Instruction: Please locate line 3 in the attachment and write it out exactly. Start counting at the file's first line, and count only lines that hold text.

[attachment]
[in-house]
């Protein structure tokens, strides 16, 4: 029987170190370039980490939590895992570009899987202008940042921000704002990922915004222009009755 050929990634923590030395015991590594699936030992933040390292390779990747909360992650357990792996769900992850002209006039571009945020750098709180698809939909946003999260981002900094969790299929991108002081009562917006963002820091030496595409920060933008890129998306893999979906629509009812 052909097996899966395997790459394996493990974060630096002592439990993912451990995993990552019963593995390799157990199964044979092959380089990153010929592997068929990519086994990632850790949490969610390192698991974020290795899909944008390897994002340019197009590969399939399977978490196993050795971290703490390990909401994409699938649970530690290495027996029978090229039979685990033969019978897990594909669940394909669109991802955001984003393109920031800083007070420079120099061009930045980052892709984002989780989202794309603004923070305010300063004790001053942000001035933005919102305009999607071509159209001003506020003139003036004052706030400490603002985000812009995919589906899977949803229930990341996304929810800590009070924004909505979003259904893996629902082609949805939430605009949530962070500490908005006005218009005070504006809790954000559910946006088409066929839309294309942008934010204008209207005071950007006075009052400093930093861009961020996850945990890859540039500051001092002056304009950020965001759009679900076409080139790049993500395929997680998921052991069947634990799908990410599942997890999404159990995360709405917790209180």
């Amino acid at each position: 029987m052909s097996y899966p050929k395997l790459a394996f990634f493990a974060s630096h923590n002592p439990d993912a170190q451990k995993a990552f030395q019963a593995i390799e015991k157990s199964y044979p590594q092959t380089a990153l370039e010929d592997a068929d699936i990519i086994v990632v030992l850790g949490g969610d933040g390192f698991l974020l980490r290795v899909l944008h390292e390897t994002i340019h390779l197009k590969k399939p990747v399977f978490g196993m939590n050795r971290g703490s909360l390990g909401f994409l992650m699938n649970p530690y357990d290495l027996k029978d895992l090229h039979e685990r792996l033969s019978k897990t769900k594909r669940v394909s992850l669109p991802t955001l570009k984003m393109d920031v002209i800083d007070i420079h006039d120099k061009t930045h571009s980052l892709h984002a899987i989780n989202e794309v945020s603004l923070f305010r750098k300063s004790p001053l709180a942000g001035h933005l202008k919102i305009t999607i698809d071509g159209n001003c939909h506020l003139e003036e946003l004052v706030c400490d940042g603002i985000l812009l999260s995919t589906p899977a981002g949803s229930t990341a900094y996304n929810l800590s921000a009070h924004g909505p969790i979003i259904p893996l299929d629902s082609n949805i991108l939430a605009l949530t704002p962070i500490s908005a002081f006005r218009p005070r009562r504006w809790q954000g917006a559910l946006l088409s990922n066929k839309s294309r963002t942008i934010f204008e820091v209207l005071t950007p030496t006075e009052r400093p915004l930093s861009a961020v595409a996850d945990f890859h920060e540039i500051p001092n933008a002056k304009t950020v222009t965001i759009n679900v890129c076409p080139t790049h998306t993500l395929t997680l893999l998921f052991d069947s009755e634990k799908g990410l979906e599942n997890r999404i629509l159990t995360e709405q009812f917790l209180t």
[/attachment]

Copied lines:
């Amino acid at each position: 029987m052909s097996y899966p050929k395997l790459a394996f990634f493990a974060s630096h923590n002592p439990d993912a170190q451990k995993a990552f030395q019963a593995i390799e015991k157990s199964y044979p590594q092959t380089a990153l370039e010929d592997a068929d699936i990519i086994v990632v030992l850790g949490g969610d933040g390192f698991l974020l980490r290795v899909l944008h390292e390897t994002i340019h390779l197009k590969k399939p990747v399977f978490g196993m939590n050795r971290g703490s909360l390990g909401f994409l992650m699938n649970p530690y357990d290495l027996k029978d895992l090229h039979e685990r792996l033969s019978k897990t769900k594909r669940v394909s992850l669109p991802t955001l570009k984003m393109d920031v002209i800083d007070i420079h006039d120099k061009t930045h571009s980052l892709h984002a899987i989780n989202e794309v945020s603004l923070f305010r750098k300063s004790p001053l709180a942000g001035h933005l202008k919102i305009t999607i698809d071509g159209n001003c939909h506020l003139e003036e946003l004052v706030c400490d940042g603002i985000l812009l999260s995919t589906p899977a981002g949803s229930t990341a900094y996304n929810l800590s921000a009070h924004g909505p969790i979003i259904p893996l299929d629902s082609n949805i991108l939430a605009l949530t704002p962070i500490s908005a002081f006005r218009p005070r009562r504006w809790q954000g917006a559910l946006l088409s990922n066929k839309s294309r963002t942008i934010f204008e820091v209207l005071t950007p030496t006075e009052r400093p915004l930093s861009a961020v595409a996850d945990f890859h920060e540039i500051p001092n933008a002056k304009t950020v222009t965001i759009n679900v890129c076409p080139t790049h998306t993500l395929t997680l893999l998921f052991d069947s009755e634990k799908g990410l979906e599942n997890r999404i629509l159990t995360e709405q009812f917790l209180t």